'The basic principle of cooperation is that the members join as human persons and not as capitalists. Cooperation is a form of organisation wherein persons associate together as human beings on the basis of equality for the promotion of the economic interest of themselves. Cooperation is a method of doing business with an ethical base. 'Each for all, and all for each' is the motto of cooperation. Cooperation not only develops the latent business capacity of its members; it produces leaders; it encourages the growth of social virtues; honesty and loyalty become imperative; the prospect of a better life obtainable by concerted effort is opened up; the individual realises that there is something more to be sought than mere material gain for himself. Cooperation being a business - cum-moral movement , the success of the enterprise depends upon the reality with which each one of the members works for the achieve ment of the object of the organisation; (See law and principles of cooperation by H. Calvart, pp. 18, 19, 22, and 45). The committee on cooperation in India emphasised the moral aspect of cooperation. To quote their words; 'the theroy of cooperative is very briefly that an isolated and power less individual can by association with others and by moral development and mutual support, obtain in his own degree the material advantages available to wealthy or powerful persons and thereby develop himself to the fullest extent of his natural abilities. By the union of forces, material advancement is secured and by united action self-reliance is fostered and it is from the inter-action of these influences that it isa hoped to attain the effective realisation of the higher and more prosperous standard of life which has been characterised as better nusiness, better farming and better living; we have found that there is a tendency not only among the out side public but also among supporters of the movement to be little its moral aspect and to regard this as superfluous idealism. Cooperation in actual practice must often fal far short of the standards aimed at and details inconsistent with cooperative ideals have often to reaccepeted in the hope that they may lead to better things. We wish clearly to express our opinion that it is to true cooperation alone, that is, to a co-operation which recognises the moral aspect of the question that Government must look for the amelioration of the masses and not to a psudo-coopeative edifice, however, imposing, which is built in ignorance of cooperative principles. The movement is essentially a moral one and it is individualistic rather that socialistic. It provides as a substitute for material assets' honesty and a sense of moral obligation and keeps in view the moral than the material sanction ' (pp . 5 and 6 of the Theroy and practice of Cooperation in India and Abroad by Kulkarni, vol. 1) Cooperation as a mode of doing business. Is at present applied as the solution of many economic problems. Cooperation is harnessed to almost all forms of economic activity. Though cooperation was introduced in this country as as remedy for rural indebtedness, it has ben applied successfully in wide range of activities such as production, distribnution, banking , supply marketing, housing and insurasnce: (See Theory and Practice of Cooperation in India and Abroad by Kulkarni, Vol. I, P.2) As observed by a Division Bench of this court in Kamta Prasad v. Registrar, Co-operative Societies, : AIR1967MP211 , 'The cooperative movement is both a theory of life and a system of business. It is as form of voluntary association where individable unite for mutual aid in the production and distribution of wealth upon principles of equity, reason and common good. It stands for distributive justice and asserts the principle of equality and equity ensuring to all those engaged. In the production of wealth a share proportionately commensurate with the degree of their contribution. It provides as a substitute for material assets. Honestly and a sense of moral obligation and keeps in view the moral rather than the material sanction. The movement is thus a great movement.'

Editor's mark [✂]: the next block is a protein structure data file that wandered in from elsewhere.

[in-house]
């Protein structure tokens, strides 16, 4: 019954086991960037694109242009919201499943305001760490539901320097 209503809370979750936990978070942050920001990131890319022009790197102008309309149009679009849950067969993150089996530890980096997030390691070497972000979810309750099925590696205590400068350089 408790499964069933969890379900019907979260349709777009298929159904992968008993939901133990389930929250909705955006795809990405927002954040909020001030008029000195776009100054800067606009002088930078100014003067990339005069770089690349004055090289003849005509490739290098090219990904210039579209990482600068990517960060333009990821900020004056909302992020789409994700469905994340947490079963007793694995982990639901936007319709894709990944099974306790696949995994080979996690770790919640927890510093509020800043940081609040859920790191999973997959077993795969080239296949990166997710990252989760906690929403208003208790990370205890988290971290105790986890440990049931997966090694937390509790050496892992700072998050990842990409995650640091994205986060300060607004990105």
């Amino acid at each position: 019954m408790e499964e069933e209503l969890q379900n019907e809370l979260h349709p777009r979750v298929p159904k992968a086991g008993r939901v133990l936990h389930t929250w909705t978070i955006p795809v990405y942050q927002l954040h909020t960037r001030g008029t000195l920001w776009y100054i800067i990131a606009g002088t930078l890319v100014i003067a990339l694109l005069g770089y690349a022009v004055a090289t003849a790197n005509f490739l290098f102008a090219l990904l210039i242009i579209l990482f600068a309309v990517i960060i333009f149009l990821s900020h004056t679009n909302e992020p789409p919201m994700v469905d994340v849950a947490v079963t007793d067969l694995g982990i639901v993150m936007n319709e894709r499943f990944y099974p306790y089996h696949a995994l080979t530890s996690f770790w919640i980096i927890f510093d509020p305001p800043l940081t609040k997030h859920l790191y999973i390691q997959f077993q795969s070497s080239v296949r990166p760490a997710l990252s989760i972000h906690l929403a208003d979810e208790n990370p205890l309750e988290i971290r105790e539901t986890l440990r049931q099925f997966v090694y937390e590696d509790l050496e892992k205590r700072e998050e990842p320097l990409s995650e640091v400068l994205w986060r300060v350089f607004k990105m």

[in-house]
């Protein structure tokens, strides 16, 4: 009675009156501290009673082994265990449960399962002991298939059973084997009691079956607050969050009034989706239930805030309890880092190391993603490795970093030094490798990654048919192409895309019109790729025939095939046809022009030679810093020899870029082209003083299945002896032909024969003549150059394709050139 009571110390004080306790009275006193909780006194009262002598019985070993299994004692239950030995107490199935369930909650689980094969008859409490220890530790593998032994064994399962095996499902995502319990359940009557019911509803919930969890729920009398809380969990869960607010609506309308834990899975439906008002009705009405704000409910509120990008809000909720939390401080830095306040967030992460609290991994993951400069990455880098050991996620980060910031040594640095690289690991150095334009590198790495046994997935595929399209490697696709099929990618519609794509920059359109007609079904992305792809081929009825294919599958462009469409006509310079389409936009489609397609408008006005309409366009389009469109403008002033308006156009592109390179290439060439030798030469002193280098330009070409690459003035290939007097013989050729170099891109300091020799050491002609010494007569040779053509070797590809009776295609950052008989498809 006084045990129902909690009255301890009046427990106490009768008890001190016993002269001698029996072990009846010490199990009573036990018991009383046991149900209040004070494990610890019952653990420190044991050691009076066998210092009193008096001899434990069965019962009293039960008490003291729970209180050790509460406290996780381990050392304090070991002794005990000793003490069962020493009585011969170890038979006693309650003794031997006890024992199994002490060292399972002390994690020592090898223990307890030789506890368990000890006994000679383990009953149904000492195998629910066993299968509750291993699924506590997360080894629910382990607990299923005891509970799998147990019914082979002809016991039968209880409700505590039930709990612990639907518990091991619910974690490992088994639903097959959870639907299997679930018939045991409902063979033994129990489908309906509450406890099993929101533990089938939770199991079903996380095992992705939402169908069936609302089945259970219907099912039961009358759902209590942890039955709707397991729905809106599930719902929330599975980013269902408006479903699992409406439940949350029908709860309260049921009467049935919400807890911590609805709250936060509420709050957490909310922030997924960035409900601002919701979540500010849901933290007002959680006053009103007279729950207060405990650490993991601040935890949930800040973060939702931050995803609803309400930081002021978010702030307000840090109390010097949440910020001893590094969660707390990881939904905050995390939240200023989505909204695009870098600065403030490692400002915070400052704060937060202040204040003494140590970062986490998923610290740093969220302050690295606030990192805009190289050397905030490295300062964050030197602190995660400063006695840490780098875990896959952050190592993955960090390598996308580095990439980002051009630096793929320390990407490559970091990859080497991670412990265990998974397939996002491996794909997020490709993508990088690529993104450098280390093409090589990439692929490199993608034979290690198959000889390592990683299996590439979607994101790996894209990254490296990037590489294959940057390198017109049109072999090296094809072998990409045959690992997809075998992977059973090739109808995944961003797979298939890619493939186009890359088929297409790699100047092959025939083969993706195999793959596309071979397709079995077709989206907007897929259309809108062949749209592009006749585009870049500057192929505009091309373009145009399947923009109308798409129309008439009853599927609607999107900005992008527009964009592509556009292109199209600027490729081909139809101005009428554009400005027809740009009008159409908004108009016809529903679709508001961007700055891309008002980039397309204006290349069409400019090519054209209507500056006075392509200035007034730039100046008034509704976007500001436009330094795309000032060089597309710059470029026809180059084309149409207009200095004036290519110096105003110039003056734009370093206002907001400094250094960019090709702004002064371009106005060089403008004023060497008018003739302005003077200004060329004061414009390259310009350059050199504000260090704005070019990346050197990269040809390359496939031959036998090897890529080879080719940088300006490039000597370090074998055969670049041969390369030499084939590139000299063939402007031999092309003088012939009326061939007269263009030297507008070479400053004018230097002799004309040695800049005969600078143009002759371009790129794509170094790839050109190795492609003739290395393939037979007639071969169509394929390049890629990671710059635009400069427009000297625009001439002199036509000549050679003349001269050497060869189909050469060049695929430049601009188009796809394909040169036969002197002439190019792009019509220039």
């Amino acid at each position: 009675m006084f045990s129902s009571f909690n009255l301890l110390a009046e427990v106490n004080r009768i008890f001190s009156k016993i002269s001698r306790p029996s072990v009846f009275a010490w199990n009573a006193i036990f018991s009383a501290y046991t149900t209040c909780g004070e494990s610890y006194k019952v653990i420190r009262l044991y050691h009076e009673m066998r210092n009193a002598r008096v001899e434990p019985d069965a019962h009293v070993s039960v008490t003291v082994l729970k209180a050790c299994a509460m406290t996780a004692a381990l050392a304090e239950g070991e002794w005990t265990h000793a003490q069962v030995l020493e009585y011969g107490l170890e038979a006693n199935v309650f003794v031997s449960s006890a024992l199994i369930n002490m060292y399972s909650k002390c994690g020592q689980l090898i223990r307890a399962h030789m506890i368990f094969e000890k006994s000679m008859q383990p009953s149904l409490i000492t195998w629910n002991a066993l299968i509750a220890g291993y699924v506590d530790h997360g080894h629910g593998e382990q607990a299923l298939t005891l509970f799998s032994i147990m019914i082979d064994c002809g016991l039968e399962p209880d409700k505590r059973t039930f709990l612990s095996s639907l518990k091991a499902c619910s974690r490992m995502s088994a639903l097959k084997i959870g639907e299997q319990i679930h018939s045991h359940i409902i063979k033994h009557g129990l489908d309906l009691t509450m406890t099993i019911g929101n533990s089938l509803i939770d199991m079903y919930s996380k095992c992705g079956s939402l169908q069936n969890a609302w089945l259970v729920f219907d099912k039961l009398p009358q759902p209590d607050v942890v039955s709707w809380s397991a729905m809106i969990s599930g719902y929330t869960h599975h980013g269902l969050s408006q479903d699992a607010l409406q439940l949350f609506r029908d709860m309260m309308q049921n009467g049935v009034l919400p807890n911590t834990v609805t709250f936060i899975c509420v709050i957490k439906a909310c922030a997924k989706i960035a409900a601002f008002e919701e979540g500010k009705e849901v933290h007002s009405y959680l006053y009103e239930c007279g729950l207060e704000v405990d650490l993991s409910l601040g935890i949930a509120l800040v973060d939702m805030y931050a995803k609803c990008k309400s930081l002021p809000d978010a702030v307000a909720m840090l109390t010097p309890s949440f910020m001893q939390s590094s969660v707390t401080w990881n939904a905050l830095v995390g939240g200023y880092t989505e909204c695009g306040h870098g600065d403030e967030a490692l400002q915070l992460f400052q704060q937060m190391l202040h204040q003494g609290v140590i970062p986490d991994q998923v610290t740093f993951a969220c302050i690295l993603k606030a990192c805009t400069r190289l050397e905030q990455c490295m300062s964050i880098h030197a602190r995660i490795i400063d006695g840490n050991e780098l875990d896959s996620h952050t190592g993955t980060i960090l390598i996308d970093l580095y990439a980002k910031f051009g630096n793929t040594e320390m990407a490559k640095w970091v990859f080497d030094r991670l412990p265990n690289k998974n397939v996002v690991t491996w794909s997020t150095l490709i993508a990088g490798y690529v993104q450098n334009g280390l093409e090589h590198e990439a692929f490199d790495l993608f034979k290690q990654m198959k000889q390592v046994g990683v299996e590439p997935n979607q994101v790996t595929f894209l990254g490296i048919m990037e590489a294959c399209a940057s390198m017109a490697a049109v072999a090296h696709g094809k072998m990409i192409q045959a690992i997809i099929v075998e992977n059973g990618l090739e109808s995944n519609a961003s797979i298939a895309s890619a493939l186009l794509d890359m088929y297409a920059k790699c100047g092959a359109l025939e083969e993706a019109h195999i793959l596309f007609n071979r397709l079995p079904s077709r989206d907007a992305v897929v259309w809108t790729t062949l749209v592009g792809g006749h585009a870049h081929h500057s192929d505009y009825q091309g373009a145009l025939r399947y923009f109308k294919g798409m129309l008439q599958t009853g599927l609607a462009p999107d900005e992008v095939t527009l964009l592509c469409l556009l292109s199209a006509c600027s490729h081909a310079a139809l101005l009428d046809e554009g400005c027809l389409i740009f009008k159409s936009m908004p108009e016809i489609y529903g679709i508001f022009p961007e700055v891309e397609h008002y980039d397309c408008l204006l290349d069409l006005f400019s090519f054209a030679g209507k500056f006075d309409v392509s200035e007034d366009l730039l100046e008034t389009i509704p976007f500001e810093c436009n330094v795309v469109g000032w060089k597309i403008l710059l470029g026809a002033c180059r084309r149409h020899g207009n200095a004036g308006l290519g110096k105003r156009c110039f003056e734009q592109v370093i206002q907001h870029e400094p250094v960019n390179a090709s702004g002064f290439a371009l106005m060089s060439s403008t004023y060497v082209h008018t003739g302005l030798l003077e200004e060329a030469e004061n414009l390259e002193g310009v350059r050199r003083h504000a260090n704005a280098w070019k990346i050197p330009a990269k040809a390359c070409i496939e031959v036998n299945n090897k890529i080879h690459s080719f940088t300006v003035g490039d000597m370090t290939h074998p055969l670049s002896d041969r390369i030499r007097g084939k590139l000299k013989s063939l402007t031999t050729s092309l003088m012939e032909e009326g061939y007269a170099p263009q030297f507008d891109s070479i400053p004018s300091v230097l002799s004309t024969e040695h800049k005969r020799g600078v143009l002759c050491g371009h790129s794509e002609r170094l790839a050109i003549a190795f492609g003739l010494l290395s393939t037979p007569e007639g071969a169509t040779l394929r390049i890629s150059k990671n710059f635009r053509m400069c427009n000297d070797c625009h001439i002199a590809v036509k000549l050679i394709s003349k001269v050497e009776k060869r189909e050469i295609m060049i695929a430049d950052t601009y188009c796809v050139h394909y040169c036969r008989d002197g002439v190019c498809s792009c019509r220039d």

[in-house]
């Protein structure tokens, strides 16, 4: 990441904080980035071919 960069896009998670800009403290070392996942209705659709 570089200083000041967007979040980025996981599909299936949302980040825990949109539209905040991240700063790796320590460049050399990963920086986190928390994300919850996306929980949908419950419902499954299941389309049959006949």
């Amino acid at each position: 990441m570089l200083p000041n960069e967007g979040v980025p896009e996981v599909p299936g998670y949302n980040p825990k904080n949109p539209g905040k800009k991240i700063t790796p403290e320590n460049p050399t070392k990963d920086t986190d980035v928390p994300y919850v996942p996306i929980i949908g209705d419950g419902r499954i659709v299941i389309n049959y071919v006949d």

23. Now the word 'morality' occurs both in cls./ (2) and (4) of Art. 19. Under Clause (4) it provides that nothing in sub cluase (c) of the said clause shall prevent the state from making any law imposing, in the interests of the sovereignty and integrity of India, or public order or morality, reasonable restrictions on the exercise of the right conferred by the said sub-clause . The impugned provision does not touch upon the aspect of sovereignty and integrity of India/ It is also doubtful whether the impugned provision could be justified as placing reasonable restrictions in the interest of public order. The question is whether the restrictions contained therein constitutes reasonable restrictions in the interest of 'morality' has not been defined in the constitution. To our mind, morality contemplated by clause (4) of art. 19 of the Constiotution. The word ' mortality' has not been defined in the constitution. To our mind, morality contemplated by clause (4) of Article 19 is in the nature of public morality and it must be construed to mean public moraltiyes understood by the people as a whole. Mr. Deshpande submitted that the word 'mortality ' occuring in clauses (2) and (4) of Article 19 means sexual morlity. In support of his contention, reliance was placed on the decision of the Supreme Court in Gherulal Parakh v. Mahadeodas : AIR1959SC781 . In that case the Court was required to construe the word'immoral' occurring in section 23 of the Indian contract Act. On a construction of the provisions of S. 23 and having regard to the juxtaposition in which the word occurs, as opposed to public policy in Section 23, the Court held that the legislative intention was to give such a restricted meaning to the word 'mortality' occuring in Art. 19(4) . the intent and purpose of the two provision is different. The word 'morality',occuring in clause (4) of Art. 19 must be understood as 'public morality' in the wider sense as understood by the people as a whole.